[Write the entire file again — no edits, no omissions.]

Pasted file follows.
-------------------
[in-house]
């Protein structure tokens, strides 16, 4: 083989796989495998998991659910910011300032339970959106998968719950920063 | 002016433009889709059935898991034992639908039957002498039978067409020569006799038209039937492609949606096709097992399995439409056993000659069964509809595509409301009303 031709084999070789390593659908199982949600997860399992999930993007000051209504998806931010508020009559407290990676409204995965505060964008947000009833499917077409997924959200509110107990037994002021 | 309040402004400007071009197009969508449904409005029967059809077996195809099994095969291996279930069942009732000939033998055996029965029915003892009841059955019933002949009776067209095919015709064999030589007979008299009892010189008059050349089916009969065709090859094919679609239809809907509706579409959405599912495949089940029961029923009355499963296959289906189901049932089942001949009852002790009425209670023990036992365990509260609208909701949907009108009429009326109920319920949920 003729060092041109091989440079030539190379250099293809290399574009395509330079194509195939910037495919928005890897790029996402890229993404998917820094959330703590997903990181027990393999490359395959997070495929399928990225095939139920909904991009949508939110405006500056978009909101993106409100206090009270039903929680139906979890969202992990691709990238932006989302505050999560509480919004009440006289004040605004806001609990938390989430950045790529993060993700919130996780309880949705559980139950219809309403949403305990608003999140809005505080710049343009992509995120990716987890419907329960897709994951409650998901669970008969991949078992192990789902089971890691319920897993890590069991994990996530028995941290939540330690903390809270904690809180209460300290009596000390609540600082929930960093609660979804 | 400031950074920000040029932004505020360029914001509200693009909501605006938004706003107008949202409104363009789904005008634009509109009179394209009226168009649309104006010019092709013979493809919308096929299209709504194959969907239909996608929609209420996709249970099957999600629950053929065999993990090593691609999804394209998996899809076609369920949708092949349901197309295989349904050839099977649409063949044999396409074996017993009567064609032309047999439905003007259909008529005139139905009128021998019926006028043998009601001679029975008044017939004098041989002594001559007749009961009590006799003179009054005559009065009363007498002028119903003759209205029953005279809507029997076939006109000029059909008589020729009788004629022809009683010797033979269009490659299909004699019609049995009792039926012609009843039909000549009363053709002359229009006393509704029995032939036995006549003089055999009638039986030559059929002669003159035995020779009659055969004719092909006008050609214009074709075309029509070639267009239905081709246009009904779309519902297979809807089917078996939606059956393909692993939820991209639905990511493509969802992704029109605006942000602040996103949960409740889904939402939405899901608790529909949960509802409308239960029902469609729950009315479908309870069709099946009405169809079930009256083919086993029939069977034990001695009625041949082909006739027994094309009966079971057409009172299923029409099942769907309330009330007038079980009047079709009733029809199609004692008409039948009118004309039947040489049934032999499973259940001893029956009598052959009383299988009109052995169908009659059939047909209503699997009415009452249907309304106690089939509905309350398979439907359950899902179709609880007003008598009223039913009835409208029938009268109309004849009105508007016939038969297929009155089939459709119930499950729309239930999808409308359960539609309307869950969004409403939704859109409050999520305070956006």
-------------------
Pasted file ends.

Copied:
[in-house]
């Protein structure tokens, strides 16, 4: 083989796989495998998991659910910011300032339970959106998968719950920063 | 002016433009889709059935898991034992639908039957002498039978067409020569006799038209039937492609949606096709097992399995439409056993000659069964509809595509409301009303 031709084999070789390593659908199982949600997860399992999930993007000051209504998806931010508020009559407290990676409204995965505060964008947000009833499917077409997924959200509110107990037994002021 | 309040402004400007071009197009969508449904409005029967059809077996195809099994095969291996279930069942009732000939033998055996029965029915003892009841059955019933002949009776067209095919015709064999030589007979008299009892010189008059050349089916009969065709090859094919679609239809809907509706579409959405599912495949089940029961029923009355499963296959289906189901049932089942001949009852002790009425209670023990036992365990509260609208909701949907009108009429009326109920319920949920 003729060092041109091989440079030539190379250099293809290399574009395509330079194509195939910037495919928005890897790029996402890229993404998917820094959330703590997903990181027990393999490359395959997070495929399928990225095939139920909904991009949508939110405006500056978009909101993106409100206090009270039903929680139906979890969202992990691709990238932006989302505050999560509480919004009440006289004040605004806001609990938390989430950045790529993060993700919130996780309880949705559980139950219809309403949403305990608003999140809005505080710049343009992509995120990716987890419907329960897709994951409650998901669970008969991949078992192990789902089971890691319920897993890590069991994990996530028995941290939540330690903390809270904690809180209460300290009596000390609540600082929930960093609660979804 | 400031950074920000040029932004505020360029914001509200693009909501605006938004706003107008949202409104363009789904005008634009509109009179394209009226168009649309104006010019092709013979493809919308096929299209709504194959969907239909996608929609209420996709249970099957999600629950053929065999993990090593691609999804394209998996899809076609369920949708092949349901197309295989349904050839099977649409063949044999396409074996017993009567064609032309047999439905003007259909008529005139139905009128021998019926006028043998009601001679029975008044017939004098041989002594001559007749009961009590006799003179009054005559009065009363007498002028119903003759209205029953005279809507029997076939006109000029059909008589020729009788004629022809009683010797033979269009490659299909004699019609049995009792039926012609009843039909000549009363053709002359229009006393509704029995032939036995006549003089055999009638039986030559059929002669003159035995020779009659055969004719092909006008050609214009074709075309029509070639267009239905081709246009009904779309519902297979809807089917078996939606059956393909692993939820991209639905990511493509969802992704029109605006942000602040996103949960409740889904939402939405899901608790529909949960509802409308239960029902469609729950009315479908309870069709099946009405169809079930009256083919086993029939069977034990001695009625041949082909006739027994094309009966079971057409009172299923029409099942769907309330009330007038079980009047079709009733029809199609004692008409039948009118004309039947040489049934032999499973259940001893029956009598052959009383299988009109052995169908009659059939047909209503699997009415009452249907309304106690089939509905309350398979439907359950899902179709609880007003008598009223039913009835409208029938009268109309004849009105508007016939038969297929009155089939459709119930499950729309239930999808409308359960539609309307869950969004409403939704859109409050999520305070956006």